* Here’s a great plug for the eBay supplier of my new Atten 858D+. Looking around on eBay, I found lots of eBayers that ship from Hong Kong or China, and the buy-it-now price for this unit was around $59. Then I came across one located in Sydney, and wow, the buy price was only $63. Wow, a $4 “premium” for having someone in AU to buy from. Wow. (Yes, I was impressed). But that’s not where it ends. Clicked buy one afternoon, sometime about 3, and paid with paypal. Before the end of the day, I had an email from Aus Post that a parcel had ben dispatched to me, and it arrived at the PO Box by 8am the next morning. W. O. W. What a great eBay seller. If you’re in AU and want something fast and Carmates has it, my experience says you’d be lucky to find a better dealer.
I needed to make a touch keypad for a project I am doing at home. Looking around, SparkFun have one, here, that I liked the look of – except for my use, I wanted it to be simpler – it had to have up, down, left, right, and OK buttons only.
Errol GMod, the artist formerly known as Errol, over on TinyCLR forums has used the MPR121 to build a touch keypad for the CANxtra, one of the devices that GHI had on run-out sale last year. It seemed pretty easy to understand this design (ha !) so what else was I to do, but design one of my own.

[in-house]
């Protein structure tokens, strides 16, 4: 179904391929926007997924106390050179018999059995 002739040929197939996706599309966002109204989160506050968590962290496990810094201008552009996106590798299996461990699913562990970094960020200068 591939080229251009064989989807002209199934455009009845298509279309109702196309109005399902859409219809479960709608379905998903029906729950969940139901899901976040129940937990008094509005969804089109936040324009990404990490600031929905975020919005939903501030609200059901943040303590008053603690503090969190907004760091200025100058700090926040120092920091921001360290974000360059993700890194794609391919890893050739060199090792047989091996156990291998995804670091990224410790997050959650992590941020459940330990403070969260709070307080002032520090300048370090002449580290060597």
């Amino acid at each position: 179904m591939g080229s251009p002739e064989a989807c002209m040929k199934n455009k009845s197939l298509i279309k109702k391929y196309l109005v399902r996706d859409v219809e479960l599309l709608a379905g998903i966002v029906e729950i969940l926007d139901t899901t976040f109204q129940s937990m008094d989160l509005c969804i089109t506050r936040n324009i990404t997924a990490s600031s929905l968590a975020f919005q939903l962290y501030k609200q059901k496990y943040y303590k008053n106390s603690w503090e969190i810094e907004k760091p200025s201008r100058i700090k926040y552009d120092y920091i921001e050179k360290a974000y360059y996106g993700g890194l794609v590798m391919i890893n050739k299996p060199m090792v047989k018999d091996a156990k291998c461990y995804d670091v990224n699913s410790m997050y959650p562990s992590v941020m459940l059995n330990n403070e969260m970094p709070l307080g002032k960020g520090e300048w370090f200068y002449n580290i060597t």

So armed with my knowledge (double ha !) I took some design input from these two sources and threw something together.
My only real requirements were that it needed to have a simple button structure, to fit alongside an LCD display (a standard text-based display with 20×4 characters using an HD44780 controller chip). I decided to use a Gadgeteer standard connector so that I could use it also on a Gadgeteer compatible mainboard if I wanted to.
No fancy 3d renders, no fancy pictures, nothing. Just a set of screen capture images from a preview of the gerber files that I created.
Now the proof will be in the pudding – the gerber files for the boards were submitted to the Dorkbot PDX PCB service, and some time in the future they should arrive back here. Now for the suspenseful part, waiting for the package to arrive, who knows when, and then the joy of trying to solder that miniscule processor onto that board, and test it out ! Here’s hoping it all works !
I’ll update the post when the boards arrive and when I break out the soldering iron !
If anyone thinks they would like the original Eagle files, leave a comment. I’ll get them cleaned up and posted here when I get a chance.
Yes, there’s new content here. Wow, I never thought it’d come true either !
Over the weekend I was playing in Eagle, an electronics circuit CAD package. I’m creating a touch keypad for .Net Gadgeteer, to actually connect to my Fez Panda (not a Gadgeteer device). This will be released as an open hardware project. No details or pictures yet, just this post to remind myself to actually spend time and ship it to the board house.
You can only take my word for it, as by now even the radar loop has probably moved past this shot.